IT’S THAT TIME OF YEAR, that miserable period in which one’s only fantasies are of tearing off suffocating Windsor knots or itchy pantyhose, of trading both for a life spent carving snowfall from giant blocks of ice. Summer, in short.
In this way, Alexx Nanez is just like the rest of us, with the notable exception that he did trade his Windsor knot for snowfall. Just a year ago, Alexx led a fast-paced existence working in—what else, this is Houston—the oil and gas industry. Not only was he on call 24 hours a day, he was forced to spend long hours away from his family and endure a frustratingly long commute down the Southwest Freeway. This is par for the course for many Houstonians, whose workweeks amount to over 45 hours on average, plus three more spent in the car—figures that recently led Forbes magazine to call the Bayou City the third-hardest working in America (behind San Francisco and Washington, DC). Things changed for Alexx, however, once he began having visions of snowiness. That was in 2012, he explained, sitting with his wife Rhonda in the couple’s tidy living room on a tidy cul-de-sac in Richmond.
“On our second date—and I don’t know why she’s still here—I started telling her about this snow cone idea that I had,” laughed Alexx, who is 42. As it happens, Rhonda (“39, as of this interview,” she chuckled) has kind blue eyes, delicate hands that flutter when she talks, and a penchant for do-overs and second chances. Perhaps the only humans on record to have ever moved to Houston for the weather, Rhonda and her young daughter left behind a home in DC and a failed first marriage to start over here in 2012. Rhonda’s mother followed not long afterward, and soon three generations of women were busy making new lives for themselves as Rhonda got a plum job working in—what else, this is Houston—the oil and gas industry, as an assistant to a big-shot executive.
Thanks to a chance meeting in—what else, this is Houston—the oil and gas industry, Rhonda met Alexx, who was himself divorced with children. “She was actually the one who said, ‘go for it, you can do it,’” he recalled. “She was the first person I met who actually believed in my crazy story”—that is, to open a snow cone shop, or rather a shave ice trailer.
The two treats are similar blends of ice and syrup, although shave ice is made not with crushed ice, like a snow cone, but the snowy, splintered fragments produced by an ice plane. Alexx’s parents gave him just such a plane—a Gilchrist No. 78, to be exact—when he was 8 years old, and soon he was selling shave ice cones out of his family’s Rosenberg home for $1 apiece.
“That’s how we made our money to go to the movies, because allowance was unheard of then,” recalled Alexx, his eyes still in possession of a child’s twinkle on Christmas morning. Each day, he told us, lines of neighborhood kids would form outside the Nanez family front door for young Alexx’s finely shaved masterpieces, which he continued to turn out over the next seven years, until his parents asked him to get a better-paying job to help support the family. The Gilchrist No. 78 was put away for the next 20 years, patiently waiting for Alexx to meet Rhonda.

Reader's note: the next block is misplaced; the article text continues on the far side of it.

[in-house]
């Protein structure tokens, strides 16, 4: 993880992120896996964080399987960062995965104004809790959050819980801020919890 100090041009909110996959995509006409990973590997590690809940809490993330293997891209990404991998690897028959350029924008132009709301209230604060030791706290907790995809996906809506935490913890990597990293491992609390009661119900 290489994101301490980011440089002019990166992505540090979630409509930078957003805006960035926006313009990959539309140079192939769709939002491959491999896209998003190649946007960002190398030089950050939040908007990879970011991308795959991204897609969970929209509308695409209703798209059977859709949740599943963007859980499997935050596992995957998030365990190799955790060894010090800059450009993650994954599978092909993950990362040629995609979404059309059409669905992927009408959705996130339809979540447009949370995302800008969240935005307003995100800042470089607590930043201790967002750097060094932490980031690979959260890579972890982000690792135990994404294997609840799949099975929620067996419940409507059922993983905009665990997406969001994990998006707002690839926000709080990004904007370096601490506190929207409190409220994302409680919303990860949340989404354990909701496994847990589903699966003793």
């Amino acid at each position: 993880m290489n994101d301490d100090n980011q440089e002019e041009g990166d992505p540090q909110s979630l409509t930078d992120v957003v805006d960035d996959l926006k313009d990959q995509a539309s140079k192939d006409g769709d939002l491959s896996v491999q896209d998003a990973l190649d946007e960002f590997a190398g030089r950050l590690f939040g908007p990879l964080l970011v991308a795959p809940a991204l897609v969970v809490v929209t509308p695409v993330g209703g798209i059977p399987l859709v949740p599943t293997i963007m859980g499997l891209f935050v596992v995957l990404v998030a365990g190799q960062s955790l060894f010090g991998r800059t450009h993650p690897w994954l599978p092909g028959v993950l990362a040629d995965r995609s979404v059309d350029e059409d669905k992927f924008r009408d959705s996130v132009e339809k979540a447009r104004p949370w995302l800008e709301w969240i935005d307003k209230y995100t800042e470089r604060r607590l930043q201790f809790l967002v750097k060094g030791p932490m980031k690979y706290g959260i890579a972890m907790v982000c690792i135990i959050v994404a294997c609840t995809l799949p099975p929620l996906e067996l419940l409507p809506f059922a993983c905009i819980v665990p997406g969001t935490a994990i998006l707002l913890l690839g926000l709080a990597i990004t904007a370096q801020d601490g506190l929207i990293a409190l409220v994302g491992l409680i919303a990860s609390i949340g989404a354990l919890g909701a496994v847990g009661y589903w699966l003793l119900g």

“We just took it step by solid step,” she told us, her hands forming tiny stair steps in the air. The pair saved up money for months for a Snowie 3000 Ice Shaver, which cost $3,000 but shaved ice both faster and finer than Alexx’s boyhood plane. “I can make a snow cone every three seconds,” he grinned. “You can just buzz through a line.”
Today, folks are still forming lines for his creations—albeit much longer ones—at Alexx’s shave ice trailer, Just Chill Out. Indeed they’ve been doing so ever since the Nanezes’ first gigs last year, at Katy Summerfest 2014 and a Porter High School fundraiser. From that day to this, Alexx and Rhonda have been hooked. In shave ice, they’ve found their calling, and a surprisingly lucrative one, thanks to generous profit margins and a minimal up-front investment. All that’s required is a shave ice machine or two, a trailer to put them in (Alexx bought a used one on Craigslist), some syrups (or the ingredients to make them) and—last but not least—the fortitude to do battle with Houston’s broiling heat and humidity.
Rhonda and Alexx possess all of these in spades, which is one reason why Alexx was able to quit his oil and gas job just three months into Just Chill Out’s existence. These days, the couple employs five shave ice teams with Snowie machines and trailers, mobile oases for heat-exhausted, festival-attending Houstonians, enticing them with flavors like the top-selling Tiger’s Blood or Rhonda’s favorite, Banana Yo’ Bizness. (“It’s a really subtle banana flavor,” she says, contemplatively). The work never ends—Houston’s shave ice season is 11 months out of 12—and yet Alexx spends more time with his family than ever. Alexx and Rhonda’s kids, nieces and nephews love shaving their days away, just as Alexx himself once did, and while he still pores over spreadsheets, now he does it with his wife.
Rhonda, meanwhile, hasn’t quit her own day job yet, but otherwise life only spins forward for the Nanezes, who are prepping to move into a new home to accommodate their growing business, and their growing family—their first child together is on its way. “The first half of our life was just practice,” said Rhonda, gently patting her stomach. Even the old Gilchrist No. 78 has found new life. As soon as it’s shadowboxed, she’s planning to display it prominently in their new home, a testament to do-overs and second chances, not to mention proof that there is indeed life after—what else, this is Houston—the oil and gas industry.